Various forms of labor obligation, coercion, and oppression existed in colonial India, but the supposed dichotomy between “free” and “unfree” labor was rarely absolute. European slave-trafficking, internal trades in women and children, domestic slavery, caste-based obligations for agricultural and other labor, and capitalist systems such as indenture represented distinct but overlapping forms of “unfree” labor in the South Asian context. Enslaved Indians were exported to various European colonial possessions in the 17th and 18th century or provided domestic services within the homes of both the European and Indian elites. Meanwhile, various preexisting local labor relationships such as begar, caste-based obligation, and debt bondage involved elements of coercion, control, and ownership that mirrored some of the characteristics of slavery. These underwent significant changes in the colonial period, as the colonial state both tapped into and sought to reshape the Indian labor market to suit the needs of the imperial capitalist economy.
Michael R. Drompp
The Uyghurs (Chinese Huihe迴 紇, Huihu回鶻) were a pastoral nomadic people living in the region of the Selenga and Orkhon river valleys in modern Mongolia; they spoke a Turkic language. The empire that they created on the steppe lasted for nearly a century (744–840) and played an important role, both politically and culturally, in East Asia. Centered on the Mongolian Plateau, the Uyghur Empire at its height controlled numerous other peoples within a territory that included lands to the north in the modern regions of Tuva and Buryatia, as well as some parts of the northern Tarim Basin and eastern Inner Mongolia.1 During its eventful history, the Uyghur Empire sent cavalry to help the Tang Dynasty put down the An Lushan rebellion, maintained strong political and economic ties with China, fought with the Tibetan Empire for control of important international trade routes, built cities on the steppe, celebrated its rulers’ achievements in stone stelae, and—uniquely in the world—adopted Manichaeism as its state religion. After their empire collapsed, the Uyghurs developed new polities in Gansu and the Tarim Basin that continued to exercise influence in Inner Asia.
The Uyghurs are a Turkic-speaking ethnic group, most of whom live today within the People’s Republic of China. Virtually all Uyghurs are Muslims, and most are oasis farmers, small-time traders, or craftsmen. They constitute the majority population of the Tarim Basin, a region that eventually fell under Chinese rule after the Qing conquest of 1759. Although Turkic speakers predominated in the Tarim Basin for several centuries, the modern Uyghur identity was only named and formalized in the 20th century. During that period, a succession of Chinese states gradually transformed Uyghur lands from a loosely held dependency under the Qing to a closely monitored, assimilationist, settler colony in the 21st century, ruled by a Han Chinese–dominated bureaucracy. Uyghurs inherit traditions rooted in Turko-Persianate Central Asia, elaborated in the 20th century by strong influences from Soviet Central Asia and continually adapted to a political context of shifting outsider regimes punctuated by briefly successful independence movements.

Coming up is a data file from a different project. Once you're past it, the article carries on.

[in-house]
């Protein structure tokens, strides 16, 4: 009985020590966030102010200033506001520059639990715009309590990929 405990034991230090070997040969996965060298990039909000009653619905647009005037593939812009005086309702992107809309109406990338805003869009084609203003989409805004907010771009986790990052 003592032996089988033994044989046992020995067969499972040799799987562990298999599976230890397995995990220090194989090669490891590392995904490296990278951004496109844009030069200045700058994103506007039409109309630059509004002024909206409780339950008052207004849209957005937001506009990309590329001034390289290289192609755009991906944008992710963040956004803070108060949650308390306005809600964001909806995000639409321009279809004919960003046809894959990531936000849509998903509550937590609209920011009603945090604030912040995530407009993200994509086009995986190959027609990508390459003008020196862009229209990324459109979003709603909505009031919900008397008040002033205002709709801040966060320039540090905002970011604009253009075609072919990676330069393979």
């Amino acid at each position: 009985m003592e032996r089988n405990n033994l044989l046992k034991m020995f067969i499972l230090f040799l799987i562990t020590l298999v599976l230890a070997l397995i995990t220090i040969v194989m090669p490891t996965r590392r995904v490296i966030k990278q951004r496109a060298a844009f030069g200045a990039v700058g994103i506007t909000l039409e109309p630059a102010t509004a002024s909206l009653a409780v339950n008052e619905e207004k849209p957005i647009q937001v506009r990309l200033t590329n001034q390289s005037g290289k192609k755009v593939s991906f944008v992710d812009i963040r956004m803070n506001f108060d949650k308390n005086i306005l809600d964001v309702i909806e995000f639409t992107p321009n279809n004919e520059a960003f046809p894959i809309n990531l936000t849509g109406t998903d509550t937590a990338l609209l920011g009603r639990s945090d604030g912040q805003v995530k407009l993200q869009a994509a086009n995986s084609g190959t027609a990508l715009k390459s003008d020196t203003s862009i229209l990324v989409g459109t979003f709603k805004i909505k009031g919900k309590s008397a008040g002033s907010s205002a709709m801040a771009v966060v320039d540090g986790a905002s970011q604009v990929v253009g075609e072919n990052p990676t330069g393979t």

The Uyghurs comprise a Turkic-speaking and predominantly Muslim nationality of China, with communities living in the independent republics of Central Asia that date to the 19th century, and now a global diaspora. As in the case of many national histories, the consolidation of a Uyghur nation was an early 20th-century innovation, which appropriated and revived the legacy of an earlier Uyghur people in Central Asia. This imagined past was grounded in the history of a Uyghur nomadic state and its successor principalities in Gansu and the Hami-Turfan region (known to Islamic geographers as “Uyghuristan”). From the late 19th century onward, the scholarly rediscovery of a Uyghur past in Central Asia presented an attractive civilizational narrative to Muslim intellectuals across Eurasia who were interested in forms of “Turkist” racial thinking. During the First World War, Muslim émigrés from Xinjiang (Chinese Turkistan) living in Russian territory laid claim to the Uyghur legacy as part of their communal genealogy. This group of budding “Uyghurists” then took advantage of conditions created by the Russian Revolution, particularly in the 1920s, to effect a radical redefinition of the community. In the wake of 1917, Uyghurist discourse was first mobilized as a cultural rallying point for all Muslims with links to China; it was then refracted through the lens of Soviet nationalities policy and made to conform with the Stalinist template of the nation. From Soviet territory, the newly refined idea of a Uyghur nation was exported to Xinjiang through official and unofficial conduits, and in the 1930s the Uyghur identity of Xinjiang’s Muslim majority was given state recognition. Since then, Uyghur nationhood has been a pillar of Beijing’s minzu system but has also provided grounds for opposition to Beijing’s policies, which many Uyghurs feel have failed to realize the rights that should accord to them as an Uyghur nation.
Julia K. Murray